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Spin of a Nanotech Spin-Off

Authors

  • Geoffrey A. Ozin

    Corresponding author
    1. Chemistry Department, Materials Chemistry and Nanochemistry Research Group, Center for Inorganic and Polymeric Nanomaterials, 80 St. George Street, University of Toronto, Toronto, Ontario, Canada M5S 3H6
    • Chemistry Department, Materials Chemistry and Nanochemistry Research Group, Center for Inorganic and Polymeric Nanomaterials, 80 St. George Street, University of Toronto, Toronto, Ontario, Canada M5S 3H6.
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Abstract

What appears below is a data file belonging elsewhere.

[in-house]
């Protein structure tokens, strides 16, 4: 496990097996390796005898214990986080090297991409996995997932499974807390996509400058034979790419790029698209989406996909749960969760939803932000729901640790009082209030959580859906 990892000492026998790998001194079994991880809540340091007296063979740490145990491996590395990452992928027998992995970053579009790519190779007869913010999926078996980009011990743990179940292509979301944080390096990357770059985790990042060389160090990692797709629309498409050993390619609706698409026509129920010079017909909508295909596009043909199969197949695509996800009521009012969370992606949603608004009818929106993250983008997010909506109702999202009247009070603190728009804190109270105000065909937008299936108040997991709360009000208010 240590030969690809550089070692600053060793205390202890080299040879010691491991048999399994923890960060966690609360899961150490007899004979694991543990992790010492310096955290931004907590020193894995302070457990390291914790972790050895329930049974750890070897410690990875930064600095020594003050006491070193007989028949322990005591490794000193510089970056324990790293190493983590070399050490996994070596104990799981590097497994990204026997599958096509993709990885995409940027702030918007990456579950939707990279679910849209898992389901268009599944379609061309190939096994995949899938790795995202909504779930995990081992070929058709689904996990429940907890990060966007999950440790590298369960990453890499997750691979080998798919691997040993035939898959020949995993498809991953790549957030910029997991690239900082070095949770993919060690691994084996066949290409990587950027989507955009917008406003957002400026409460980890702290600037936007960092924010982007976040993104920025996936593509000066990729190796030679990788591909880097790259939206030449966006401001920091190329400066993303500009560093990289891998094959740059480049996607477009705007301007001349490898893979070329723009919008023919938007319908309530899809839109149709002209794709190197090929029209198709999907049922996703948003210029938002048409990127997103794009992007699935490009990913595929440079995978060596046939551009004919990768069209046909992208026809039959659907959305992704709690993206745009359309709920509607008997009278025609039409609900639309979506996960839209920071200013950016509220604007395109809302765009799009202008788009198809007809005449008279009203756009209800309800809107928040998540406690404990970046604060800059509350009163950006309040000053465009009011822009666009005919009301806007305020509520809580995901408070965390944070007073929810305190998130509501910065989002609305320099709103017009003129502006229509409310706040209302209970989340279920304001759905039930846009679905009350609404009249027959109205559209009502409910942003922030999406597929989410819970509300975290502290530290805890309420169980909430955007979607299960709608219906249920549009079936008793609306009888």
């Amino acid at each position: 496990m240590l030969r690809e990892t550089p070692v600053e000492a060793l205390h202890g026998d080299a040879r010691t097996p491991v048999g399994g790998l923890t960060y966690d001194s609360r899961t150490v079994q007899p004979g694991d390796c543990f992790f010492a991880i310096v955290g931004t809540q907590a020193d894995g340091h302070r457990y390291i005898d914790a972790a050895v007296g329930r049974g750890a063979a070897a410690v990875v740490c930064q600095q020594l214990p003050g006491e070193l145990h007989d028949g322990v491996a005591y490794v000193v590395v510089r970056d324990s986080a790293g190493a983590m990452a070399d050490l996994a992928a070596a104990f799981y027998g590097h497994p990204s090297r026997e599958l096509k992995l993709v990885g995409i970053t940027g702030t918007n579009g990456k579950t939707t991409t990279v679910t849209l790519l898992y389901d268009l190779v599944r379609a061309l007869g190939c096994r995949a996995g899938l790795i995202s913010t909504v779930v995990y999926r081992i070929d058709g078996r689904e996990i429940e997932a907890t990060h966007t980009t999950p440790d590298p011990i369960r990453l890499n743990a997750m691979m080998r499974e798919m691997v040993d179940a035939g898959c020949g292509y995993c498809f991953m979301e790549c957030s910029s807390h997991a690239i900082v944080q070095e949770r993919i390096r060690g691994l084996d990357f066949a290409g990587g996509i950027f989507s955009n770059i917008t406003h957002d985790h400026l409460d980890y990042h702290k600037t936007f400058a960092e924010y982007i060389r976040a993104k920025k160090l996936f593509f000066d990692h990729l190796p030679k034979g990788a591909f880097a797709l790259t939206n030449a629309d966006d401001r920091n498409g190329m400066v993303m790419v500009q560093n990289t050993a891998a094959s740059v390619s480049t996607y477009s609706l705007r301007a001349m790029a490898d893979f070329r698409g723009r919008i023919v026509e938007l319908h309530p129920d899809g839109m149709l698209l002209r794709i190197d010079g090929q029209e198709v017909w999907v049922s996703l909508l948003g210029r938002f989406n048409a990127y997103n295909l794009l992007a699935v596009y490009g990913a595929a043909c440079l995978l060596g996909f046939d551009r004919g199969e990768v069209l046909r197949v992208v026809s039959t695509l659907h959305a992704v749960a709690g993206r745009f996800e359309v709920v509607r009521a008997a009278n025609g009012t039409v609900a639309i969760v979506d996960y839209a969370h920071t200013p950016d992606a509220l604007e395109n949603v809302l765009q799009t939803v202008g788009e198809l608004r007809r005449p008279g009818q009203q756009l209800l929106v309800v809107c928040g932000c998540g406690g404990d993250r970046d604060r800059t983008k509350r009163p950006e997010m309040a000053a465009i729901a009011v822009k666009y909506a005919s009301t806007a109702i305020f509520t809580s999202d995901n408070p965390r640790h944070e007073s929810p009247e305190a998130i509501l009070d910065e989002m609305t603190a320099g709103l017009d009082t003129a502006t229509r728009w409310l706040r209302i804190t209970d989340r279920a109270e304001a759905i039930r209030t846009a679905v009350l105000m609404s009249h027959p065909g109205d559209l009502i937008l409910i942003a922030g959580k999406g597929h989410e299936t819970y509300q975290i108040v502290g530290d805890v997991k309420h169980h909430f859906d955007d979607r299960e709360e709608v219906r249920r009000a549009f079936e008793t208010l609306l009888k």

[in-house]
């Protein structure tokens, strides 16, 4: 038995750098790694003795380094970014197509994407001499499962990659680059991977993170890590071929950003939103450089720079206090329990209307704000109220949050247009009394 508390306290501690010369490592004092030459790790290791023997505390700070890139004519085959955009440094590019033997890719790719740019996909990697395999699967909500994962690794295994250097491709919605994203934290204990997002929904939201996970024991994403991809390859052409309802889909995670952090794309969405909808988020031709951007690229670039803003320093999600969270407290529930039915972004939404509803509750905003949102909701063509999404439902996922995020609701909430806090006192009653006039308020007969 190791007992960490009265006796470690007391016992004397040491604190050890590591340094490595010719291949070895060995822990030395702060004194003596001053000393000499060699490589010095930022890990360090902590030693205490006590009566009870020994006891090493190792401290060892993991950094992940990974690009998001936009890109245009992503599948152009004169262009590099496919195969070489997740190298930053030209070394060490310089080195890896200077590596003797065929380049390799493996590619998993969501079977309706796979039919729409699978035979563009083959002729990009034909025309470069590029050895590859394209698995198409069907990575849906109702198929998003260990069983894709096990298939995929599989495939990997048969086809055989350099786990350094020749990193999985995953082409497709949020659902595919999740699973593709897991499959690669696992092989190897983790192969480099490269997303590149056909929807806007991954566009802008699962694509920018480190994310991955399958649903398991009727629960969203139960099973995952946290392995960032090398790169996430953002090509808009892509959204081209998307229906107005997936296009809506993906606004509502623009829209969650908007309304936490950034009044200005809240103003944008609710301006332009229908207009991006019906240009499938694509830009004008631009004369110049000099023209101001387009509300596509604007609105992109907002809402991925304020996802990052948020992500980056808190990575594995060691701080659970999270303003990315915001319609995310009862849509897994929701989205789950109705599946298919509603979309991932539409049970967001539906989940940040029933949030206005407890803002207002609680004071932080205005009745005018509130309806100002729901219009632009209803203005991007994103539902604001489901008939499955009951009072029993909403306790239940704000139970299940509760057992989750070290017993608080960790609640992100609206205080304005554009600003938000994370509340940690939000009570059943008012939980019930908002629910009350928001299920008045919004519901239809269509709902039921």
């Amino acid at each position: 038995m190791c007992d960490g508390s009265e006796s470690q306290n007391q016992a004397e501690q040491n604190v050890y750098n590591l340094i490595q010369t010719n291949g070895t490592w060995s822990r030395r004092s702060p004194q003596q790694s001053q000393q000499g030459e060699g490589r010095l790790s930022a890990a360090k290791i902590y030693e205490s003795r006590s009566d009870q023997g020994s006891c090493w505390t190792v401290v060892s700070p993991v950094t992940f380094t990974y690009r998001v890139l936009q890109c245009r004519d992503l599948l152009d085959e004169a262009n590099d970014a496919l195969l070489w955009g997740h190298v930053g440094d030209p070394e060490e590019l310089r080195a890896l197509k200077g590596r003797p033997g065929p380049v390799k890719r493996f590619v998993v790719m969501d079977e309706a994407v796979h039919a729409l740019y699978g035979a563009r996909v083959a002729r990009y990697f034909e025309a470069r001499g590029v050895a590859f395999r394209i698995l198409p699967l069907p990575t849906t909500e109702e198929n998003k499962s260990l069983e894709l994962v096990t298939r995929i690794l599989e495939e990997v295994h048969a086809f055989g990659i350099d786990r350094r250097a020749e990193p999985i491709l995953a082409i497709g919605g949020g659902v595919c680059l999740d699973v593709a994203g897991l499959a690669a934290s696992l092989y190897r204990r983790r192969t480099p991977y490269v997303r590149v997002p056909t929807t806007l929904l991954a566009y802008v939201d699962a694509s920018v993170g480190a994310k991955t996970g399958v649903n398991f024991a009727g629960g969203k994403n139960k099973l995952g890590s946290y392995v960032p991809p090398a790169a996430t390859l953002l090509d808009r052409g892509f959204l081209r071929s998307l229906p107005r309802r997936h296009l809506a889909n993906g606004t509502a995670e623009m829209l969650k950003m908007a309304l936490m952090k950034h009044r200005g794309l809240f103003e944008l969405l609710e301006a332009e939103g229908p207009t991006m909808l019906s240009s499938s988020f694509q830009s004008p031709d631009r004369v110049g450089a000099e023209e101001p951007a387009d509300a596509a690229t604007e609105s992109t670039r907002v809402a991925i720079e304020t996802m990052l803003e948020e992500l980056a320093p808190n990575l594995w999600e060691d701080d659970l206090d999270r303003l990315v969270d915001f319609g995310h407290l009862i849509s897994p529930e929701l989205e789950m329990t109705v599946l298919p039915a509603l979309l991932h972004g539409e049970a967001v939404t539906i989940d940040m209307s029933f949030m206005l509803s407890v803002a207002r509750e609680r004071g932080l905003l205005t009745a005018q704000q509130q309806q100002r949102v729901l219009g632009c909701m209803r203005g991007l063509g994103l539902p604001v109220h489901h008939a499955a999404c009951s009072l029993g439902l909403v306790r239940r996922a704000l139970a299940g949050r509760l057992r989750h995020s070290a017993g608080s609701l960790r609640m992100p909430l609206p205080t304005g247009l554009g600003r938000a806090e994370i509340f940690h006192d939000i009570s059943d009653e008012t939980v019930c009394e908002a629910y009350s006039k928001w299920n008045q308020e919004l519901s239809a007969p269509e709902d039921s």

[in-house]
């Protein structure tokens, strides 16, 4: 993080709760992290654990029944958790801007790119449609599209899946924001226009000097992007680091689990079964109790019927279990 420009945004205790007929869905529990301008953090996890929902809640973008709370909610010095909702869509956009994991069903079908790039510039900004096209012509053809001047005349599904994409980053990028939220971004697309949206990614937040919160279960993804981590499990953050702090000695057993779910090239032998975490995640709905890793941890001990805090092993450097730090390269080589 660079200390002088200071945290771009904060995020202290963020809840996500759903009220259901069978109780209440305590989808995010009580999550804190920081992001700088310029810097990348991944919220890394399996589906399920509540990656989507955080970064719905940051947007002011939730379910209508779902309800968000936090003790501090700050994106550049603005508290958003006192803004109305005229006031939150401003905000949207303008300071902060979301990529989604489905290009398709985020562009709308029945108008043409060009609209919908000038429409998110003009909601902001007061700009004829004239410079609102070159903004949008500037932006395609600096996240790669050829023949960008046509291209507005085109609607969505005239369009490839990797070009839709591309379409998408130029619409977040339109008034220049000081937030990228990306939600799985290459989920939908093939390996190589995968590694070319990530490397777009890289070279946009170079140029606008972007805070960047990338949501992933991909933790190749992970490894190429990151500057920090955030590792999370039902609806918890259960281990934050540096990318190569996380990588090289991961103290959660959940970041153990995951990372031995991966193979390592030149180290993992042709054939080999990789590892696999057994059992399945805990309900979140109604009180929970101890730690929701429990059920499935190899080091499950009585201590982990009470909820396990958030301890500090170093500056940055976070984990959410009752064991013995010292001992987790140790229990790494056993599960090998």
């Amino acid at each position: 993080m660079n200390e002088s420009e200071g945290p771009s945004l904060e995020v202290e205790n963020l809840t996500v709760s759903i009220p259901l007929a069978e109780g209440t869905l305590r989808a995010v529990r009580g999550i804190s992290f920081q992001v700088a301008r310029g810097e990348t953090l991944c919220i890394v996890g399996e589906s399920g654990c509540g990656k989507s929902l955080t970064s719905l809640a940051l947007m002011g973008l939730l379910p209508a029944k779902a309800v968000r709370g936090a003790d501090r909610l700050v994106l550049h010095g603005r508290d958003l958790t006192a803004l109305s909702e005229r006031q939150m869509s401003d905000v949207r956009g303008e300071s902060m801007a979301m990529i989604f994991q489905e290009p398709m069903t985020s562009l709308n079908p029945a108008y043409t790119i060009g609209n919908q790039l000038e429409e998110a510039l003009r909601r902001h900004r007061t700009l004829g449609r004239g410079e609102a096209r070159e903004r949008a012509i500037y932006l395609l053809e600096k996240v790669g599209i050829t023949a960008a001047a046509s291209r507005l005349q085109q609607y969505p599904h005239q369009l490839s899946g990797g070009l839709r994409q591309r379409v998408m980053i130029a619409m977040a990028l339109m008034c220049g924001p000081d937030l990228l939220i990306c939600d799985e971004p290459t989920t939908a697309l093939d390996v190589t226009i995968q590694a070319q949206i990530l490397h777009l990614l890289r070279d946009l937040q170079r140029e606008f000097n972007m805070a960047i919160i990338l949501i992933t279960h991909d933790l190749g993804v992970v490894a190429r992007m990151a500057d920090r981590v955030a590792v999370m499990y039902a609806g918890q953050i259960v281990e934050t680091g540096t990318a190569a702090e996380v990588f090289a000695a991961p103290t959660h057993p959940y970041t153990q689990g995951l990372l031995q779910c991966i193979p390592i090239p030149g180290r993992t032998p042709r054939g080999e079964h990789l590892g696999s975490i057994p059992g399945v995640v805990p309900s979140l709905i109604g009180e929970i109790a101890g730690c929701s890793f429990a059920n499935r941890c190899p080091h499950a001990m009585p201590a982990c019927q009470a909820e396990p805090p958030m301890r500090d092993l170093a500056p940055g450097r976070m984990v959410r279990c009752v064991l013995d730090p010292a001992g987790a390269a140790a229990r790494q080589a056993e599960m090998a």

Innovation in advanced technology often springs from ideas birthed in universities yet the attitudes of professors and their students towards entrepreneurship and their stance on the collision between fundamental research in the pursuit of knowledge and applied research directed to the creation of intellectual property, inventions, companies, jobs, products, and wealth, is not that well appreciated either inside or outside our universities. In this article I will explore this interesting issue and try to gain some insight into the challenges faced by professors confronted by the challenge of transforming basic science and engineering knowledge into products in the market place, using nanotechnology as a case study. While the specific focus of this article is on nanotechnology, more generic issues are also raised that relate to transformational business development and entrepreneurship in society and universities in a larger sense.

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